He took his counterfeit plates on his parole, and headed straight out for the printer.

There he sat with a pile of money that'd buy most kind of thrills.

But like I said he weren't so smart, it was a stack of sixteen dollar bills.

Ol Bill knowed if he were caught, he'd be hunted down for the bounty.

He'd hafta go someplace uncivilized, like Nevada's story county.

So he found this bar where spirits flowed to glasses by the gallon.

It was the Sundance saloon on main street, bout 50 miles west of Fallon.

He plunked this sixteen dollar bill on the bar, in this place he found remote.

If he could get this one past the bartender, he had lot's more ‘neath his coat.

"I'll bet you've never seen a city fella like me with spending money out here on the range".

The bartender handed back two eight dollar bills and replied, "Guess not here's your change".

© 1996, R.L. Brinegar
This poem may not be reprinted or reposted without the author's written permission.


A lady pauses briefly
As her eyes well up with tears
For she thinks she's lost her beauty
To the hardships and the years

She remembers all the good times
When she was just a girl
And kept her cowboy smiling
With her laughing eyes and curls.

Now her face is showing wrinkles
And her hair is turning gray
She Wonders where that young girl went
She was here just yesterday

Then her cowboy steps beside her
Puts his arms around her waist
Turns her ever gently
Brushes teardrops from her face

There's something I must tell you
As I've held you through the years
Let me tell you what I see
For I will be your mirror

I can see the blue skies
Where other skies are gray
And I see children laughing
In the meadows where they play

I can see the Cattle Grazing
Just below the rise
And I can see a rainbow
From the twinkle in your eyes

I can see the Sweet grass
Swaying gently in the breeze
And I can see the sunrise
Through the golden Aspen trees.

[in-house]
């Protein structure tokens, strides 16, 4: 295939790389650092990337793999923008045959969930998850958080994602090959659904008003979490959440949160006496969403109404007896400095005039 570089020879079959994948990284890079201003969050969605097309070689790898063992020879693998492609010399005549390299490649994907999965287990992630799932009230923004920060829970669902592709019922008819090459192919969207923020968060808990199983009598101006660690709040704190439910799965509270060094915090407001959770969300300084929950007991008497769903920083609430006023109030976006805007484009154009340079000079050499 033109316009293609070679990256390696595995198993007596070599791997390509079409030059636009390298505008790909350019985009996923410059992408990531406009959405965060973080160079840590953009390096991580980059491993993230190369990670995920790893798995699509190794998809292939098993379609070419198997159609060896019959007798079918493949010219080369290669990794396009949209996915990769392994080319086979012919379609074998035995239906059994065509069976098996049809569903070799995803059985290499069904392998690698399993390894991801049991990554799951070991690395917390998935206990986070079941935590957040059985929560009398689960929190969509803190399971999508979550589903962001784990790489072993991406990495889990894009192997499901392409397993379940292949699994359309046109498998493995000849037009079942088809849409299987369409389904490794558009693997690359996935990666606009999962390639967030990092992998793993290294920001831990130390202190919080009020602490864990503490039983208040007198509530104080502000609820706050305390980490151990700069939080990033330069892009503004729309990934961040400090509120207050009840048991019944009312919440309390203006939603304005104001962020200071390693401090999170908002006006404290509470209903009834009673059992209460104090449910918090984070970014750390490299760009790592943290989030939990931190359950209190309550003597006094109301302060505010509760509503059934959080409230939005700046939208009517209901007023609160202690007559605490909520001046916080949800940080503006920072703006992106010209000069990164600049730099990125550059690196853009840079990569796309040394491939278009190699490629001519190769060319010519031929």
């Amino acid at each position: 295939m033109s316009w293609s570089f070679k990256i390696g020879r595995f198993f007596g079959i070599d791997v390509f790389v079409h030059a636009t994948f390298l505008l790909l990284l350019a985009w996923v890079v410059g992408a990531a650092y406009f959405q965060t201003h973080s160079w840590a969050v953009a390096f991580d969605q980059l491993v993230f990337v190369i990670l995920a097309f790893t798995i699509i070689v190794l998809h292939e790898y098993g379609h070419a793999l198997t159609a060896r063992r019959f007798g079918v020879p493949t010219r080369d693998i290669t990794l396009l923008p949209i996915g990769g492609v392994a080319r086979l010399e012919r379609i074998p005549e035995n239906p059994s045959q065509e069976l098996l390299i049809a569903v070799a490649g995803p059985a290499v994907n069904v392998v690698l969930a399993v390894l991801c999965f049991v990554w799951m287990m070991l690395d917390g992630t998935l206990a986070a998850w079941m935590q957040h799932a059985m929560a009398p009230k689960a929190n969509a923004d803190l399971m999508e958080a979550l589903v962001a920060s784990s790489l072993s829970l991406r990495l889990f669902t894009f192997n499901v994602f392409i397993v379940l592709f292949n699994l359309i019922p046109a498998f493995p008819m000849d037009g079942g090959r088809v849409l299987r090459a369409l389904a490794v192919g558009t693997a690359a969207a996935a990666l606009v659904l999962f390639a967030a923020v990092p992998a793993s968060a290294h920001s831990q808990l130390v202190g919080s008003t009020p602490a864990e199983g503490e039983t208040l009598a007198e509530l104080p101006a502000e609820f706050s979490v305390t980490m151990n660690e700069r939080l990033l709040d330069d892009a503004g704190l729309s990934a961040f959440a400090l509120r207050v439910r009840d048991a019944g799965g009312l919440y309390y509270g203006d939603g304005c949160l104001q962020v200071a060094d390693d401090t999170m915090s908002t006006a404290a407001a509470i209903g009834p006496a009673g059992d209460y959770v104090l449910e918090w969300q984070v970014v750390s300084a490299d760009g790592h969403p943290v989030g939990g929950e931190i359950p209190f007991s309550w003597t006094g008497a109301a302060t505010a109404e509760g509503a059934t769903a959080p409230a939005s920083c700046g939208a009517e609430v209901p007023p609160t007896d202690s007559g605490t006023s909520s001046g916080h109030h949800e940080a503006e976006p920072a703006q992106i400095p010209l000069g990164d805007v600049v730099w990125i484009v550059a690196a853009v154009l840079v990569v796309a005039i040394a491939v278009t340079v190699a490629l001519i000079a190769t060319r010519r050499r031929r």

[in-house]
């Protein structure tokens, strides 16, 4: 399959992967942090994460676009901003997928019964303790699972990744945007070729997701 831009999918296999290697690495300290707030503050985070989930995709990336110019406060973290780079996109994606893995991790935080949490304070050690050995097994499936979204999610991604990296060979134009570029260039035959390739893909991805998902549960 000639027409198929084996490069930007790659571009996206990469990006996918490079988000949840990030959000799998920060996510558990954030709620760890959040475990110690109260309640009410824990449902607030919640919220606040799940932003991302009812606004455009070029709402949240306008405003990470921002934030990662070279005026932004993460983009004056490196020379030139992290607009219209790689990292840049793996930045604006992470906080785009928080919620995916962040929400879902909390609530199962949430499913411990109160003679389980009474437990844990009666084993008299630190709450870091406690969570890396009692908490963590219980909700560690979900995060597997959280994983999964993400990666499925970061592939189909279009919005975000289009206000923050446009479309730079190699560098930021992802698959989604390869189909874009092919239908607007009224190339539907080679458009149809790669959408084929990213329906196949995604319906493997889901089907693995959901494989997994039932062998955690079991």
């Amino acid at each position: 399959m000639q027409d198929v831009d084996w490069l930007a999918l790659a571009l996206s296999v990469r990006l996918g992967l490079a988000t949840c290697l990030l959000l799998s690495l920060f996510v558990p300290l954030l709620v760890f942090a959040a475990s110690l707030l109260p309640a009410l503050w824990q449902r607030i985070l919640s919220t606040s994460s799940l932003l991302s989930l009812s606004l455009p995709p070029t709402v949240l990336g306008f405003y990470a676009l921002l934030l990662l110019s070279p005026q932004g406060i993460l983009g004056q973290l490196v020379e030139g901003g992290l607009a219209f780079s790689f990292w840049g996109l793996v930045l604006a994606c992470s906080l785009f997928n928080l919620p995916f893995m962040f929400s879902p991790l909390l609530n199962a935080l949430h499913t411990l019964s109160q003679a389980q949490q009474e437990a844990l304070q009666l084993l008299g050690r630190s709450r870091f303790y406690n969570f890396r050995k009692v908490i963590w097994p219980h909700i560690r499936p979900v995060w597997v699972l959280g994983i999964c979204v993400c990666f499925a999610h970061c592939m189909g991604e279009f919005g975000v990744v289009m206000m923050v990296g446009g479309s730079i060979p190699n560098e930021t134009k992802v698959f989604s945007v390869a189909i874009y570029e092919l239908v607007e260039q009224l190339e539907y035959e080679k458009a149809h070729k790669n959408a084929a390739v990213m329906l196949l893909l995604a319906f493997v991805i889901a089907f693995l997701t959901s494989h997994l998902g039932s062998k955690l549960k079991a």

I can see your heartbeat
Where Eagles cast their spell
And I can see your sweet Love
As deep as any well.

So when you stop to ponder
On reflections you hold dear
Just remember Darling
I will be your mirror

© 2000 R.L Brinegar
This poem may not be reprinted or reposted without the author's written permission.

This poem is also included in our Cowboy Love Poetry section.


When You Need a Friend

He was just a little boy 
Barely old enough to tie his shoe
He was outside playing 
Like little boys tend to do

Out behind the bunkhouse   
An old cowboy sat beneath the tree 
So he wandered over like little boys do
To see what he could see.

He knew nothing of life’s travails
He’d only lived in this one place
When he walked over to the old cowboy
He could see teardrops on his face

The old man sat there lonesome
For his wife had passed away
The little boy felt his sorrow  
And wondered what he should say

Then he found the answer
Like his Daddy’s stories before his nap
He walked over to the old cowboy 
And crawled up in his lap

His Mother asked him later
What he said to the elderly gent
For she watched over her little boy
And the places that he went

The little boy just beamed a smile 
And quiet came his reply
“I didn’t say anything,” he said
 “I just helped him Cry.”

© 2001 R. L Ron  Brinegar
This poem may not be reprinted or reposted without the author's written permission.


Where the Angels Tipped their Wings

The Sunset paints the mountains
Where the Longhorn cattle roam
Remember all the cowboys
From here to San Antone

To the boys like Tom McGuiness
Two daughters and a wife
He was four and twenty
When the cattle took his life

And the Sunset paints the mountains
Hear those lonesome cowboys sing
When the Chisum trail crossed over
The Angels tipped their wings

And the boys like Tom McGuiness
Where the longhorn cattle roam
They'll not see their loved ones
When the trail is heading home

And the Sunset paints the mountains
Hear those lonesome cowboys sing